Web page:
Last spring, BLM staffalongside with Sierra Club volunteersbegan the process of restoring the Goshute Creek Campground. Together, they constructed 250 feet of fencing between the campground and creek. They also installed three new picnic tables and fire rings and planted bitterbrush seed along the creek. The Sierra Club has been working with the BLM Ely District on similar projects over the past 15 years.

    Late last year, BLM and NDOW agencies transplanted willow cuttings from a nearby state park along the creek. The willows will help stabilize the stream bank and improve water quality, according to Kolada. Willows are a relatively fast-growing species in Nevada, unlike sage brush, she says. They establish themselves quickly and speed up root stabilization.

    Initial monitoring of the lands indicates the burn area has recovered well so far, McVicars says. Still, it has a long way to go before it will return to pre-fire conditions. Full recovery of the land typically takes 15-20 years.

    The long-term goal is for that burned area to be a productive healthy site, McVicars says. I want it to be a functioning ecosystem.

    This story appeared in Las VegasWeekly.

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    Burn recovery: Once a Nevada wildfire gets extinguished, land restoration begins - Las Vegas Sun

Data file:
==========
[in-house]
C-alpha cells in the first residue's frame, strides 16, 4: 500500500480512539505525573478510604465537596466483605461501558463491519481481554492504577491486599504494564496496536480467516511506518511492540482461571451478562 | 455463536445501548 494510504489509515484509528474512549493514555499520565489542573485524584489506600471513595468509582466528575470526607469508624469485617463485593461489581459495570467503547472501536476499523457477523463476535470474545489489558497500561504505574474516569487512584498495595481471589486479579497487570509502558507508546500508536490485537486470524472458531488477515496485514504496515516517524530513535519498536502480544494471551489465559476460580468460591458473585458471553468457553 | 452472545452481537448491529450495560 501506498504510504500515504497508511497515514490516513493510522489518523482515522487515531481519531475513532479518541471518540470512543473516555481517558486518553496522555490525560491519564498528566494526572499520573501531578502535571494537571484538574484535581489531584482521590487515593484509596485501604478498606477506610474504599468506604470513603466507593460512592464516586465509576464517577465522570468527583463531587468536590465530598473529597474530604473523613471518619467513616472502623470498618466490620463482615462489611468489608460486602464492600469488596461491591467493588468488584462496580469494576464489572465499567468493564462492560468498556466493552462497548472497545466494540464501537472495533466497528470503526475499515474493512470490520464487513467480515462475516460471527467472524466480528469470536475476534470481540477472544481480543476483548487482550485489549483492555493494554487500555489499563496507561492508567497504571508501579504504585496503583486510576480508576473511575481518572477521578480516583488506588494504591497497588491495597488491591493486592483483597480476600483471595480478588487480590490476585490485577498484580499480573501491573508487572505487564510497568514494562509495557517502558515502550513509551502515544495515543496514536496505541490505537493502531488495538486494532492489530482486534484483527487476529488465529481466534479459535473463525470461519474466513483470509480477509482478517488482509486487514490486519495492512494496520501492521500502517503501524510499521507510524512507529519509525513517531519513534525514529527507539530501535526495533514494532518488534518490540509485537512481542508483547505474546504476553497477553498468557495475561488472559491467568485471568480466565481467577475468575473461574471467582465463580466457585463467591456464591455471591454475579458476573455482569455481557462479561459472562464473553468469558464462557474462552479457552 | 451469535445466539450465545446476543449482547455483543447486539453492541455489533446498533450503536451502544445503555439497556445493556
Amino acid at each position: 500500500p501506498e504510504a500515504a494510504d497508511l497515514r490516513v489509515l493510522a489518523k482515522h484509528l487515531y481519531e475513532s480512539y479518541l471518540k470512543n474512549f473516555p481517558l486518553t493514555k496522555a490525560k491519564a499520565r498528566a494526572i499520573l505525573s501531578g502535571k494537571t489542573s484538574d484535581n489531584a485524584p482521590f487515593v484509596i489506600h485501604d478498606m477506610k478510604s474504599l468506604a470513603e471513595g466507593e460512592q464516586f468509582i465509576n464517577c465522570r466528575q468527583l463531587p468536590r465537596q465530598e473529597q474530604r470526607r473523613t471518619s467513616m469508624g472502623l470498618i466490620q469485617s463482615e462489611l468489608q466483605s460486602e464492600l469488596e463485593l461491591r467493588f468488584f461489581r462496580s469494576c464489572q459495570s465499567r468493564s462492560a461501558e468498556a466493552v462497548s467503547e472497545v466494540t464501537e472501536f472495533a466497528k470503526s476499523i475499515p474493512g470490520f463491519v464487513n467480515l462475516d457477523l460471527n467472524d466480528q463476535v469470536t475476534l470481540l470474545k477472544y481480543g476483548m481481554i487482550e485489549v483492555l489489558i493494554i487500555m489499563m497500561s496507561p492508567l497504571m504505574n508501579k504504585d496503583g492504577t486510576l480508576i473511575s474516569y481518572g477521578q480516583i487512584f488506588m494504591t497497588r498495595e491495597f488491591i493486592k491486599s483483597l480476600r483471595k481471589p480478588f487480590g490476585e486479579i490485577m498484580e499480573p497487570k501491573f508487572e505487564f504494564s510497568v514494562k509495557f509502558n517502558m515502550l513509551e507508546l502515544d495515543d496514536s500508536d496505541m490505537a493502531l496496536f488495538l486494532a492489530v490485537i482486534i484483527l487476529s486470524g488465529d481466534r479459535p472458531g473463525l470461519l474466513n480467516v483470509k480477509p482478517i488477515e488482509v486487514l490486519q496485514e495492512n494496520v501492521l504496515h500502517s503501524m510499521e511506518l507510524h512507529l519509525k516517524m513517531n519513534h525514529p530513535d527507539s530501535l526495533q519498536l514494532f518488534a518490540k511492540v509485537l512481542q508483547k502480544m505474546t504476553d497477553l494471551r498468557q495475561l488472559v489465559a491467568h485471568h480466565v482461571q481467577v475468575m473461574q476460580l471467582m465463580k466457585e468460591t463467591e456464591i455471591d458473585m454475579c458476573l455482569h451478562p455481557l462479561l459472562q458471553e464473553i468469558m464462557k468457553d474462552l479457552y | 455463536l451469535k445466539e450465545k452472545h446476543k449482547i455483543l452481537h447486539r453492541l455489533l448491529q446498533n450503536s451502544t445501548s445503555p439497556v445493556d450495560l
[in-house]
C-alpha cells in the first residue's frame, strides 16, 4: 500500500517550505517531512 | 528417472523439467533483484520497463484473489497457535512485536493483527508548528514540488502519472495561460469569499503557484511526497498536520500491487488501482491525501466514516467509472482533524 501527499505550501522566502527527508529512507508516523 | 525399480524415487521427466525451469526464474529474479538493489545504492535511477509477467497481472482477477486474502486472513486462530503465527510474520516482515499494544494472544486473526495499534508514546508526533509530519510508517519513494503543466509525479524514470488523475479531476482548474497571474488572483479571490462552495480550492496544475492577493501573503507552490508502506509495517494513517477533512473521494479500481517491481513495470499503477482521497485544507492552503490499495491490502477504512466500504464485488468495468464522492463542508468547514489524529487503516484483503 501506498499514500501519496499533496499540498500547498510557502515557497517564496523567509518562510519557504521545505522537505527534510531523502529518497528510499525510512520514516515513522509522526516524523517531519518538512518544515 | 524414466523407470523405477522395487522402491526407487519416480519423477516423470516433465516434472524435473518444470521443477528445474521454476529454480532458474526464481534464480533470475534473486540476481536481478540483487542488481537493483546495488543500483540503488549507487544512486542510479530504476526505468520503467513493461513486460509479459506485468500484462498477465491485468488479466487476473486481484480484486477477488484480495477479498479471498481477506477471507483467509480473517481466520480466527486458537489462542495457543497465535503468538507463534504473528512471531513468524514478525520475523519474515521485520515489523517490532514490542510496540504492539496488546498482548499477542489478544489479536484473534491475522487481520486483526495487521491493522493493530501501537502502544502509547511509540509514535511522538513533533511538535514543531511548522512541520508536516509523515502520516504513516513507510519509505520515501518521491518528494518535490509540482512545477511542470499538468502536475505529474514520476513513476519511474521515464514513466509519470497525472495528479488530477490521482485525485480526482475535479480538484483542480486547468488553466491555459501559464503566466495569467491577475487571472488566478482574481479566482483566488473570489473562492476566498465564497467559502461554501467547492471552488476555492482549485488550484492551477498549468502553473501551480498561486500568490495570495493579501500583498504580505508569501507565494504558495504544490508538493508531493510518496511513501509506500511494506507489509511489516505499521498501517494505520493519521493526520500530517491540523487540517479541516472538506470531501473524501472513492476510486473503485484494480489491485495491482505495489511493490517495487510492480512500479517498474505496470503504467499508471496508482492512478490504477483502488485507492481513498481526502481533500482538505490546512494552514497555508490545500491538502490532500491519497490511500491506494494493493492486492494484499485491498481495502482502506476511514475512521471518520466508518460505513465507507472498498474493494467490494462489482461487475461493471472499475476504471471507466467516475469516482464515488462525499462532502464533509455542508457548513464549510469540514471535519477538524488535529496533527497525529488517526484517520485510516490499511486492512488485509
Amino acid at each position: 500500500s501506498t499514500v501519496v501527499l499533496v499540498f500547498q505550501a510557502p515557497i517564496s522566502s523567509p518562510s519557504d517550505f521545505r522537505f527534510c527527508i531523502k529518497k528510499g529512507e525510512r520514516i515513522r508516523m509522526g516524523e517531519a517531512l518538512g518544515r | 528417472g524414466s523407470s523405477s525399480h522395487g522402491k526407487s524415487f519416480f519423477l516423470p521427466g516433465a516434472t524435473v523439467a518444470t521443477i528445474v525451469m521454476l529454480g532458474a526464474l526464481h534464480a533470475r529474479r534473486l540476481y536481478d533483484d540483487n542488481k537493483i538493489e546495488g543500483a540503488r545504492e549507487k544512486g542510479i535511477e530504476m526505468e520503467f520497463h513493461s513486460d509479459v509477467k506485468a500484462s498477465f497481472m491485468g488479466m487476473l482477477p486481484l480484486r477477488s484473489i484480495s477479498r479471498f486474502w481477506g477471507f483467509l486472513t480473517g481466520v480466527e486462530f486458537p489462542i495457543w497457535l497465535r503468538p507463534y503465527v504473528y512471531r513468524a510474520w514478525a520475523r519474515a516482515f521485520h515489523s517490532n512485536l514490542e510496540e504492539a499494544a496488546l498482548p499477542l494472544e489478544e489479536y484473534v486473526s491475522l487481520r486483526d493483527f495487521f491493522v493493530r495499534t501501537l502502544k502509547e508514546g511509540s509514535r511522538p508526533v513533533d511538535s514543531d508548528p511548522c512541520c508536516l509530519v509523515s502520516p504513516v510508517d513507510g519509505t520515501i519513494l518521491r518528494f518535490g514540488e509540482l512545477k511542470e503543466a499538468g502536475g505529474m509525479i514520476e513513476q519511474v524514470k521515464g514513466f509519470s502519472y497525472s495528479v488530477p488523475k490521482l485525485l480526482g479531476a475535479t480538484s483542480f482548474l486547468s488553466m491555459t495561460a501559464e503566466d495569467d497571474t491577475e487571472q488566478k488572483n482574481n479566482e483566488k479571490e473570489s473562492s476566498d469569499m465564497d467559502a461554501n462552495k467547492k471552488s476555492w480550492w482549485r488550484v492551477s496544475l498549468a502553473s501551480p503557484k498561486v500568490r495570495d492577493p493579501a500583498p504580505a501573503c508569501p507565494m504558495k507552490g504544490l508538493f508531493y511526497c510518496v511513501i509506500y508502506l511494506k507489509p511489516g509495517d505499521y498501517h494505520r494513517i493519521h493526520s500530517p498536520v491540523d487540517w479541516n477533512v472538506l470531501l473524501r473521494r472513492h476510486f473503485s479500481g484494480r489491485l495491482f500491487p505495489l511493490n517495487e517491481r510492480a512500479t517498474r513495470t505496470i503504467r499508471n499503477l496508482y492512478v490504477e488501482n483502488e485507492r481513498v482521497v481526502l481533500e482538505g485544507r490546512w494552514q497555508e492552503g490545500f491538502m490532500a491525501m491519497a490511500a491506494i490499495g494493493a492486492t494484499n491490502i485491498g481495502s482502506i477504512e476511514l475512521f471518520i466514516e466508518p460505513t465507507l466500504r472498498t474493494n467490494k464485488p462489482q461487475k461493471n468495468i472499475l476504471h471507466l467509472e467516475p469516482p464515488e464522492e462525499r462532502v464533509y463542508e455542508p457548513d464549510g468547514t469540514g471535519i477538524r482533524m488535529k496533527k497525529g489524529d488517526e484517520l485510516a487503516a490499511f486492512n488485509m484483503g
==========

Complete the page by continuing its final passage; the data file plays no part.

Recovery, restoration & reinvention a conversation with three Arkansas executives – - February 15, 2020 by admin

    The decade of the 2010s started off with the recovery from the Great Recession as Arkansas economy was stung by banking, manufacturing, and housing turmoil. Halfway through the decade, economic fortunes had changed as did the political landscape of the state.

    Talk Business & Politics sat down with three business executives who had a front row seat to the business and policy changes that shaped the decade. This years State of the State executive roundtable includes Darrin Williams, CEO of Southern Bancorp; Elizabeth Bowles, CEO of Aristotle Inc.; and Davy Carter, regional president for Centennial Bank in Jonesboro.

    Carter and Williams served in the legislature in the first half of the 2010s, while Bowles served as a member of the states regulatory bank board during the recovery years. Carter was recently appointed to serve on the board of directors for the Federal Reserve Bank of St. Louis Memphis branch.